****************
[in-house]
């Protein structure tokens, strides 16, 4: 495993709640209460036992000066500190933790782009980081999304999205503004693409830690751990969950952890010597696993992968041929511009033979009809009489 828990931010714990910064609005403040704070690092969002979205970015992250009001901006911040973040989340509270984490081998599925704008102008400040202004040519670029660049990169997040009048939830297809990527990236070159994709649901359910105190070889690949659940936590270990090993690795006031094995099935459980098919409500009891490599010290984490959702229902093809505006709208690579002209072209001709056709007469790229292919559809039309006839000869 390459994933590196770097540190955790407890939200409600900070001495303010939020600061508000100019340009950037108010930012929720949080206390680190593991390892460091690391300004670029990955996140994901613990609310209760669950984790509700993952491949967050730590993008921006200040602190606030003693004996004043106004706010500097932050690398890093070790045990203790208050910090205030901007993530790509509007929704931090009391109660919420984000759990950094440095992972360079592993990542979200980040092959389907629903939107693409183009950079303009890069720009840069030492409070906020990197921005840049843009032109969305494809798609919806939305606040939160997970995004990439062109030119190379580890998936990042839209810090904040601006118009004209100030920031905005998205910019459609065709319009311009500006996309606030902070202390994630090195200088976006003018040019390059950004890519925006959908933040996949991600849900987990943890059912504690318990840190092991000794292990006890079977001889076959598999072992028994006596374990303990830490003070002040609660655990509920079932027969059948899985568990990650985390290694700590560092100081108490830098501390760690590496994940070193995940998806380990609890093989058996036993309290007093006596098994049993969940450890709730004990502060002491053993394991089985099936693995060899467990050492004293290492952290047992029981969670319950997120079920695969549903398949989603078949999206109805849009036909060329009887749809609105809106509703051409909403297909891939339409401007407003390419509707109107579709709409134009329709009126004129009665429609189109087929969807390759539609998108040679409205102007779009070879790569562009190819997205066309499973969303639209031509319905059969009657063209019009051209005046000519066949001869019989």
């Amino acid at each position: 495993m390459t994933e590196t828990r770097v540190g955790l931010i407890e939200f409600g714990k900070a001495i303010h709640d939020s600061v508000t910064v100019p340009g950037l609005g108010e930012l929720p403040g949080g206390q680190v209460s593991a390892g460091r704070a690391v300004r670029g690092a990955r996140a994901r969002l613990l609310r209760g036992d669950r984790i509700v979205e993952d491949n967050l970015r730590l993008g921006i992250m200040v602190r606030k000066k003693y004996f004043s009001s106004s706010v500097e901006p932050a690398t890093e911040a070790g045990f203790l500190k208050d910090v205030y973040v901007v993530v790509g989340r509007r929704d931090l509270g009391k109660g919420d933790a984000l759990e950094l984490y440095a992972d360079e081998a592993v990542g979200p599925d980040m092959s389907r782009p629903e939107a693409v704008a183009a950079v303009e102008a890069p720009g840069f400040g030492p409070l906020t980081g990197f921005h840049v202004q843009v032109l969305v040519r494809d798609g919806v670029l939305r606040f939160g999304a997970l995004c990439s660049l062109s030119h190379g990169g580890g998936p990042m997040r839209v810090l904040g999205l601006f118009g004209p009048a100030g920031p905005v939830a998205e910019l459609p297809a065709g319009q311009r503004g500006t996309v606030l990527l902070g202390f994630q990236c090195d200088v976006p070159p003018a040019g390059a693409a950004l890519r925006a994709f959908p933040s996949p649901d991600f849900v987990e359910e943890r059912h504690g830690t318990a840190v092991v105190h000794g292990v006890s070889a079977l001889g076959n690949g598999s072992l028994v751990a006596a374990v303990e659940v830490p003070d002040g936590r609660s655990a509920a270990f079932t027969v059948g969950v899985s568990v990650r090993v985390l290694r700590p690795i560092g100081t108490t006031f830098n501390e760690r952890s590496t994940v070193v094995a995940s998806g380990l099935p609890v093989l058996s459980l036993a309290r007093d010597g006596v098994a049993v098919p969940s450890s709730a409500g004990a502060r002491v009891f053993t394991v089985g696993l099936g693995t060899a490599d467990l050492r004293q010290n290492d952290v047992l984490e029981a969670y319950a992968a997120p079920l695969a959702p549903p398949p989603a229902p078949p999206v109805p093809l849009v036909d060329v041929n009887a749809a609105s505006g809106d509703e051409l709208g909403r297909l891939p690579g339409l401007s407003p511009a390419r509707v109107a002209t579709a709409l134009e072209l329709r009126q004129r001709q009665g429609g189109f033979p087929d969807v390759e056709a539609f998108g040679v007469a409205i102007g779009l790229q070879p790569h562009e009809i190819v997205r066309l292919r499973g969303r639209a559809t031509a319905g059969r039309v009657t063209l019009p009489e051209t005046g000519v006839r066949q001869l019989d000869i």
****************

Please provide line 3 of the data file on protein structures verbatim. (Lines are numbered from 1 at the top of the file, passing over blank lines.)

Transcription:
């Amino acid at each position: 495993m390459t994933e590196t828990r770097v540190g955790l931010i407890e939200f409600g714990k900070a001495i303010h709640d939020s600061v508000t910064v100019p340009g950037l609005g108010e930012l929720p403040g949080g206390q680190v209460s593991a390892g460091r704070a690391v300004r670029g690092a990955r996140a994901r969002l613990l609310r209760g036992d669950r984790i509700v979205e993952d491949n967050l970015r730590l993008g921006i992250m200040v602190r606030k000066k003693y004996f004043s009001s106004s706010v500097e901006p932050a690398t890093e911040a070790g045990f203790l500190k208050d910090v205030y973040v901007v993530v790509g989340r509007r929704d931090l509270g009391k109660g919420d933790a984000l759990e950094l984490y440095a992972d360079e081998a592993v990542g979200p599925d980040m092959s389907r782009p629903e939107a693409v704008a183009a950079v303009e102008a890069p720009g840069f400040g030492p409070l906020t980081g990197f921005h840049v202004q843009v032109l969305v040519r494809d798609g919806v670029l939305r606040f939160g999304a997970l995004c990439s660049l062109s030119h190379g990169g580890g998936p990042m997040r839209v810090l904040g999205l601006f118009g004209p009048a100030g920031p905005v939830a998205e910019l459609p297809a065709g319009q311009r503004g500006t996309v606030l990527l902070g202390f994630q990236c090195d200088v976006p070159p003018a040019g390059a693409a950004l890519r925006a994709f959908p933040s996949p649901d991600f849900v987990e359910e943890r059912h504690g830690t318990a840190v092991v105190h000794g292990v006890s070889a079977l001889g076959n690949g598999s072992l028994v751990a006596a374990v303990e659940v830490p003070d002040g936590r609660s655990a509920a270990f079932t027969v059948g969950v899985s568990v990650r090993v985390l290694r700590p690795i560092g100081t108490t006031f830098n501390e760690r952890s590496t994940v070193v094995a995940s998806g380990l099935p609890v093989l058996s459980l036993a309290r007093d010597g006596v098994a049993v098919p969940s450890s709730a409500g004990a502060r002491v009891f053993t394991v089985g696993l099936g693995t060899a490599d467990l050492r004293q010290n290492d952290v047992l984490e029981a969670y319950a992968a997120p079920l695969a959702p549903p398949p989603a229902p078949p999206v109805p093809l849009v036909d060329v041929n009887a749809a609105s505006g809106d509703e051409l709208g909403r297909l891939p690579g339409l401007s407003p511009a390419r509707v109107a002209t579709a709409l134009e072209l329709r009126q004129r001709q009665g429609g189109f033979p087929d969807v390759e056709a539609f998108g040679v007469a409205i102007g779009l790229q070879p790569h562009e009809i190819v997205r066309l292919r499973g969303r639209a559809t031509a319905g059969r039309v009657t063209l019009p009489e051209t005046g000519v006839r066949q001869l019989d000869i």